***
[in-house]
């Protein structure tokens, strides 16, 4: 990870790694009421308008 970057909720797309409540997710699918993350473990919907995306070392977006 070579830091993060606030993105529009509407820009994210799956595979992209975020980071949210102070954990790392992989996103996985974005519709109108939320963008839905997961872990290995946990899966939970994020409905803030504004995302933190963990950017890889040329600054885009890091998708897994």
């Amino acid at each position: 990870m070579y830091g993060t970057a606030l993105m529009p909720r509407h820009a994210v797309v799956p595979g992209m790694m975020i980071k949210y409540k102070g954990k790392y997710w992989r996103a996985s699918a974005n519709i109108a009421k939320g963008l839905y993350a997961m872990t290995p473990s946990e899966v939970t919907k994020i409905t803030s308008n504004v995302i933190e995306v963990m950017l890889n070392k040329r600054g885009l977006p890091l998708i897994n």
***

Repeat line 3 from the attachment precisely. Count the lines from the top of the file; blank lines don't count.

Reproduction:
């Amino acid at each position: 990870m070579y830091g993060t970057a606030l993105m529009p909720r509407h820009a994210v797309v799956p595979g992209m790694m975020i980071k949210y409540k102070g954990k790392y997710w992989r996103a996985s699918a974005n519709i109108a009421k939320g963008l839905y993350a997961m872990t290995p473990s946990e899966v939970t919907k994020i409905t803030s308008n504004v995302i933190e995306v963990m950017l890889n070392k040329r600054g885009l977006p890091l998708i897994n």